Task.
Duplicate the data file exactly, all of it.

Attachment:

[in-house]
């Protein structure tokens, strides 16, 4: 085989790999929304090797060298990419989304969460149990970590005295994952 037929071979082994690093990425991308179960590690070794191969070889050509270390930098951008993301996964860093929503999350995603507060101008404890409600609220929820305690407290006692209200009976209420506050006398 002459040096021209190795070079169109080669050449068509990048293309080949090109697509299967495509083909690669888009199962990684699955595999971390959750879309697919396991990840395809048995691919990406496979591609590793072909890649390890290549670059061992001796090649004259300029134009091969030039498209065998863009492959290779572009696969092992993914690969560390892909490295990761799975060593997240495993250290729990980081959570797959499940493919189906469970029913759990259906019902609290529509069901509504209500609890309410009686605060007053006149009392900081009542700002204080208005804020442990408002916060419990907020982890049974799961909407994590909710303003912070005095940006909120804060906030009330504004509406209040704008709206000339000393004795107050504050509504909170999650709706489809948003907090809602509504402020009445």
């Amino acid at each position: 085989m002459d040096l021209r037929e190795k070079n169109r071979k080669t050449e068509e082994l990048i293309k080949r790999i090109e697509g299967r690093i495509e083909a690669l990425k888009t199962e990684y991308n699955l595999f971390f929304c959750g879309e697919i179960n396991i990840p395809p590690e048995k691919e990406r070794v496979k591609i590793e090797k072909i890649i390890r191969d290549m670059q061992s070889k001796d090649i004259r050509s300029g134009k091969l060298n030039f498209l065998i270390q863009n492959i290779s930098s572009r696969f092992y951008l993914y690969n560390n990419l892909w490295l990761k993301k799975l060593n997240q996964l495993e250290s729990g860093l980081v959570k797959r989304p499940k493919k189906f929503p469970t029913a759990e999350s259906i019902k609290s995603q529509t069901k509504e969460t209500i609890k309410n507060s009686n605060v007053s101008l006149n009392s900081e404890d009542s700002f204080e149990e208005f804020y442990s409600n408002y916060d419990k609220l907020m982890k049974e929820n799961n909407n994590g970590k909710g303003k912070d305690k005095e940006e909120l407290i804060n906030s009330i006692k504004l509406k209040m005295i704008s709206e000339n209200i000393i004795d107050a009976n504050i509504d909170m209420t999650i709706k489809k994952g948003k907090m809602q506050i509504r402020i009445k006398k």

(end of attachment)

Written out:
[in-house]
């Protein structure tokens, strides 16, 4: 085989790999929304090797060298990419989304969460149990970590005295994952 037929071979082994690093990425991308179960590690070794191969070889050509270390930098951008993301996964860093929503999350995603507060101008404890409600609220929820305690407290006692209200009976209420506050006398 002459040096021209190795070079169109080669050449068509990048293309080949090109697509299967495509083909690669888009199962990684699955595999971390959750879309697919396991990840395809048995691919990406496979591609590793072909890649390890290549670059061992001796090649004259300029134009091969030039498209065998863009492959290779572009696969092992993914690969560390892909490295990761799975060593997240495993250290729990980081959570797959499940493919189906469970029913759990259906019902609290529509069901509504209500609890309410009686605060007053006149009392900081009542700002204080208005804020442990408002916060419990907020982890049974799961909407994590909710303003912070005095940006909120804060906030009330504004509406209040704008709206000339000393004795107050504050509504909170999650709706489809948003907090809602509504402020009445």
């Amino acid at each position: 085989m002459d040096l021209r037929e190795k070079n169109r071979k080669t050449e068509e082994l990048i293309k080949r790999i090109e697509g299967r690093i495509e083909a690669l990425k888009t199962e990684y991308n699955l595999f971390f929304c959750g879309e697919i179960n396991i990840p395809p590690e048995k691919e990406r070794v496979k591609i590793e090797k072909i890649i390890r191969d290549m670059q061992s070889k001796d090649i004259r050509s300029g134009k091969l060298n030039f498209l065998i270390q863009n492959i290779s930098s572009r696969f092992y951008l993914y690969n560390n990419l892909w490295l990761k993301k799975l060593n997240q996964l495993e250290s729990g860093l980081v959570k797959r989304p499940k493919k189906f929503p469970t029913a759990e999350s259906i019902k609290s995603q529509t069901k509504e969460t209500i609890k309410n507060s009686n605060v007053s101008l006149n009392s900081e404890d009542s700002f204080e149990e208005f804020y442990s409600n408002y916060d419990k609220l907020m982890k049974e929820n799961n909407n994590g970590k909710g303003k912070d305690k005095e940006e909120l407290i804060n906030s009330i006692k504004l509406k209040m005295i704008s709206e000339n209200i000393i004795d107050a009976n504050i509504d909170m209420t999650i709706k489809k994952g948003k907090m809602q506050i509504r402020i009445k006398k």